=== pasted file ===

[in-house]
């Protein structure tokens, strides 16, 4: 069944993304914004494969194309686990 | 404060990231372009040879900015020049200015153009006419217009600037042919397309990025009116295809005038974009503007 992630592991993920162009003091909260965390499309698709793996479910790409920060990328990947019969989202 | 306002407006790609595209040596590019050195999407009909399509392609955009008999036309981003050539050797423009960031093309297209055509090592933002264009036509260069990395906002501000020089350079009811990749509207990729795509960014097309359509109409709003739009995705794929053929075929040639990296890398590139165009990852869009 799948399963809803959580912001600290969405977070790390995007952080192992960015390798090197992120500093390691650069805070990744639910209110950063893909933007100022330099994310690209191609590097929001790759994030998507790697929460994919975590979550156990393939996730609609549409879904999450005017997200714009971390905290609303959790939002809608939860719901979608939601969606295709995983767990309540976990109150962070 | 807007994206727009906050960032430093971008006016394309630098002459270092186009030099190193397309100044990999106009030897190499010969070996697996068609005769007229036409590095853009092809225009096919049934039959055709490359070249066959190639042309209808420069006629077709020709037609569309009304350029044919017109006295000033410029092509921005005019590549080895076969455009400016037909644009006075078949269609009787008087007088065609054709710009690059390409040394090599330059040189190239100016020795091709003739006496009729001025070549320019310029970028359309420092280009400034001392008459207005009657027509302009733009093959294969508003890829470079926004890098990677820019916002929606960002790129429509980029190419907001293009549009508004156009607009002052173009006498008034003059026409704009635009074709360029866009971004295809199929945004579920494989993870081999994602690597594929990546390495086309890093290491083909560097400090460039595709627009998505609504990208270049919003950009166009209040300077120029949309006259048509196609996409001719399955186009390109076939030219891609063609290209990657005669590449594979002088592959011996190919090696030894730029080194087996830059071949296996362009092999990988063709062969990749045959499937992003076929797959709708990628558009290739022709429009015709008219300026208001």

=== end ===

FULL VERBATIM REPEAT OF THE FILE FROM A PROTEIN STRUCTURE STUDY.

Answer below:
[in-house]
């Protein structure tokens, strides 16, 4: 069944993304914004494969194309686990 | 404060990231372009040879900015020049200015153009006419217009600037042919397309990025009116295809005038974009503007 992630592991993920162009003091909260965390499309698709793996479910790409920060990328990947019969989202 | 306002407006790609595209040596590019050195999407009909399509392609955009008999036309981003050539050797423009960031093309297209055509090592933002264009036509260069990395906002501000020089350079009811990749509207990729795509960014097309359509109409709003739009995705794929053929075929040639990296890398590139165009990852869009 799948399963809803959580912001600290969405977070790390995007952080192992960015390798090197992120500093390691650069805070990744639910209110950063893909933007100022330099994310690209191609590097929001790759994030998507790697929460994919975590979550156990393939996730609609549409879904999450005017997200714009971390905290609303959790939002809608939860719901979608939601969606295709995983767990309540976990109150962070 | 807007994206727009906050960032430093971008006016394309630098002459270092186009030099190193397309100044990999106009030897190499010969070996697996068609005769007229036409590095853009092809225009096919049934039959055709490359070249066959190639042309209808420069006629077709020709037609569309009304350029044919017109006295000033410029092509921005005019590549080895076969455009400016037909644009006075078949269609009787008087007088065609054709710009690059390409040394090599330059040189190239100016020795091709003739006496009729001025070549320019310029970028359309420092280009400034001392008459207005009657027509302009733009093959294969508003890829470079926004890098990677820019916002929606960002790129429509980029190419907001293009549009508004156009607009002052173009006498008034003059026409704009635009074709360029866009971004295809199929945004579920494989993870081999994602690597594929990546390495086309890093290491083909560097400090460039595709627009998505609504990208270049919003950009166009209040300077120029949309006259048509196609996409001719399955186009390109076939030219891609063609290209990657005669590449594979002088592959011996190919090696030894730029080194087996830059071949296996362009092999990988063709062969990749045959499937992003076929797959709708990628558009290739022709429009015709008219300026208001």